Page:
In patients with MPS, the pain will more likely be localized to one region of the body and can be acute or chronic, the chronic cases frequently having active and latent stages, as opposed to the mostly constant pain for a prolonged period as seen in FS. MPS features trigger points (TrPs), which are primarily found in myofascial tissues as opposed to the TePs of FS, some of which are found at non-myofascial sites.4 TrPs, like TePs, will be locally tender but also characteristically produce referred pain and/or automatic symptoms upon palpation. They will be located along a palpable taut band of skeletal muscle.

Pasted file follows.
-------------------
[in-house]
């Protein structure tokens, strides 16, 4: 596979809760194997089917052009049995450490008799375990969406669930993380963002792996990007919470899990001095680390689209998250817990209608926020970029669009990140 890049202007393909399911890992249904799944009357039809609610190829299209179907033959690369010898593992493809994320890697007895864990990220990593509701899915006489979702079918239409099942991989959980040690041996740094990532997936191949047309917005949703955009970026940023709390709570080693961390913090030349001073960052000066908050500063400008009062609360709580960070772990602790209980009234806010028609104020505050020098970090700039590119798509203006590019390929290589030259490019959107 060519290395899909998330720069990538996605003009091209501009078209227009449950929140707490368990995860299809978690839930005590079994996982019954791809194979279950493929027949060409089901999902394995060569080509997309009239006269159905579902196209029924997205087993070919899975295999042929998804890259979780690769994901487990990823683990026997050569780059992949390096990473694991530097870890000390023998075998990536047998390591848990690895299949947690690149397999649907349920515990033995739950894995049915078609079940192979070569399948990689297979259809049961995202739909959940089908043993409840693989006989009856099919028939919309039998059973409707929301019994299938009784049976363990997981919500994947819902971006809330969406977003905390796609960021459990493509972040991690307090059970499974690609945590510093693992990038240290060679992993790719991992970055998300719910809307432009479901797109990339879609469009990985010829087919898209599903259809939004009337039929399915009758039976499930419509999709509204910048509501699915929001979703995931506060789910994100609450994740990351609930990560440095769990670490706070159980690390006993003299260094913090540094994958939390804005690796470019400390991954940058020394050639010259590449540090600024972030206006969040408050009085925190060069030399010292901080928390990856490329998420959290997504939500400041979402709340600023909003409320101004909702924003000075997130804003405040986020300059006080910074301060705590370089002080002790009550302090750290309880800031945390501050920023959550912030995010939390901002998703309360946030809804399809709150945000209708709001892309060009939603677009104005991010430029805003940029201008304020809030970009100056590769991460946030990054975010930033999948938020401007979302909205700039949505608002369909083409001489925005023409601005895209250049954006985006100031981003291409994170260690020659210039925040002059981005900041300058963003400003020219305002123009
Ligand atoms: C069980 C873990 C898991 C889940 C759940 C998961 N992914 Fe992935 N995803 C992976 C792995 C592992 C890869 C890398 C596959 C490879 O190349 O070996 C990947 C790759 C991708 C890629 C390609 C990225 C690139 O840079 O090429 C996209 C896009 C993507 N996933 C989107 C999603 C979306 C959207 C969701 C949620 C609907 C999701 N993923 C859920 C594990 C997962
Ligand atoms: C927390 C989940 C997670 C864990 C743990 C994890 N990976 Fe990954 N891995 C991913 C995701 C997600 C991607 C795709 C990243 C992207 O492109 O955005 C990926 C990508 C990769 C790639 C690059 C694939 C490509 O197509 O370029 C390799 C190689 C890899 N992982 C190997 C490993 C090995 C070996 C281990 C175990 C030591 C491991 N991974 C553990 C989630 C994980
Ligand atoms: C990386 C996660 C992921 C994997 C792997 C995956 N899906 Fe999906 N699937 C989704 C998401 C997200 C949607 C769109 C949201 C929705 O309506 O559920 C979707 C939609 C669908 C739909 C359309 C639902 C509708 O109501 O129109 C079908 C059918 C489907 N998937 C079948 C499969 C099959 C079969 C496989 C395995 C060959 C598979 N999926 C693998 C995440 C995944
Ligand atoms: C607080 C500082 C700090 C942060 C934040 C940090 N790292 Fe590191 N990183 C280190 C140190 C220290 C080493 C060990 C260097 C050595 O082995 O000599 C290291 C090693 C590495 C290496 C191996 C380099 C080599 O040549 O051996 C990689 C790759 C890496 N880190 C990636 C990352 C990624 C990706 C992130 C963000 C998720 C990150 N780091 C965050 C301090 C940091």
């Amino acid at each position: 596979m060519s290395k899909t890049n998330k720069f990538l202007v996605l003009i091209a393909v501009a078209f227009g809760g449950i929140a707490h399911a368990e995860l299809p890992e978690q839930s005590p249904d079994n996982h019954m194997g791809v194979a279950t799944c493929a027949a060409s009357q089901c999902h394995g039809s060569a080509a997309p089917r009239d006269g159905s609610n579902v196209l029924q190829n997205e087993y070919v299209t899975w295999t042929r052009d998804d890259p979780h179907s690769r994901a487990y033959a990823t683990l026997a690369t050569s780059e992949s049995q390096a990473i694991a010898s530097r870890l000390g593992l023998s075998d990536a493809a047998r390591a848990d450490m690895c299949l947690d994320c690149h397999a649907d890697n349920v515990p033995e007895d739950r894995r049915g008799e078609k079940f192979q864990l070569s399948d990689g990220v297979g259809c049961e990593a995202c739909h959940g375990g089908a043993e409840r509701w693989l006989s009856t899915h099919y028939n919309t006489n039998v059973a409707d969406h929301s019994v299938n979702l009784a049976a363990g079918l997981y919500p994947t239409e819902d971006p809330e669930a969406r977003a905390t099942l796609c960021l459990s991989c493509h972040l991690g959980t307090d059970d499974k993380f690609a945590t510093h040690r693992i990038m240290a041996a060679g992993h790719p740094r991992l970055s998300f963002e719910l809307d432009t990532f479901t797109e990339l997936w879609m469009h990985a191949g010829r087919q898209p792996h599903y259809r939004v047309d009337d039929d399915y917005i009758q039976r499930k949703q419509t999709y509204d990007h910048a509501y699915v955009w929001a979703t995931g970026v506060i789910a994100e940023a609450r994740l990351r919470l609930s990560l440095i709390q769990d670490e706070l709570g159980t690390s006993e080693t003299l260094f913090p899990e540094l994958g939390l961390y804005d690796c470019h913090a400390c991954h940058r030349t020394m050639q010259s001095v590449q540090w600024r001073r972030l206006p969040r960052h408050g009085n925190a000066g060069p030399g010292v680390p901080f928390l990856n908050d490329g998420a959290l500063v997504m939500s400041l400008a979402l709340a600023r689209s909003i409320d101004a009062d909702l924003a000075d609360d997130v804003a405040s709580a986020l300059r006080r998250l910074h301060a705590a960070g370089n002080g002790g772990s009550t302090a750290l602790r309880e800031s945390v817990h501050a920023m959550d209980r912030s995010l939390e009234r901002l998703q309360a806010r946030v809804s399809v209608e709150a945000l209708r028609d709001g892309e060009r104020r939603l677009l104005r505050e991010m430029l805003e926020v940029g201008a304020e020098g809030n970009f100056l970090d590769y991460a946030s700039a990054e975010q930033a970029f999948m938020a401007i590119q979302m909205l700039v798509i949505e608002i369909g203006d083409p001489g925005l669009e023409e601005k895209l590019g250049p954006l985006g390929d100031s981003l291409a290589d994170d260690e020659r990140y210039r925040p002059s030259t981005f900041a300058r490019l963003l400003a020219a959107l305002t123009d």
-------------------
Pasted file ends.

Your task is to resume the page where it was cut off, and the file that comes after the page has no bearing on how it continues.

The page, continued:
This taut band is easily distinguished from the boggy feel of the FS patient by an experienced palpator. The MPS patient may experience some difficulty sleeping, and the pain can awaken them at night, but sleep disturbance is not a typical finding in MPS. Cold will tend to aggravate a MPS, but heat and humidity will not, in fact, these may be soothing to the patient. Although weakness and fatigueability of the muscle or muscles involved in the MPS is very commonly seen, generalized chronic fatigue is not characteristic, and MPS can affect the aerobically fit or unfit. Irritable bowel syndrome and dysmenorrhea are not typical of MPS in general, unless they involve specific areas in the rectus or oblique abdominis muscles. Anxiety is frequently seen in MPS,5 as is parasthesias. Raynaud's phenomenon is not typical.

FS must also be differentially diagnosed from, among other disorders, limbic system dysfunction6,7 which features painful and tender muscles in the shoulder-neck, lower back, and pelvic floor. These patients may also experience dysmenorrhea and urinary urgency.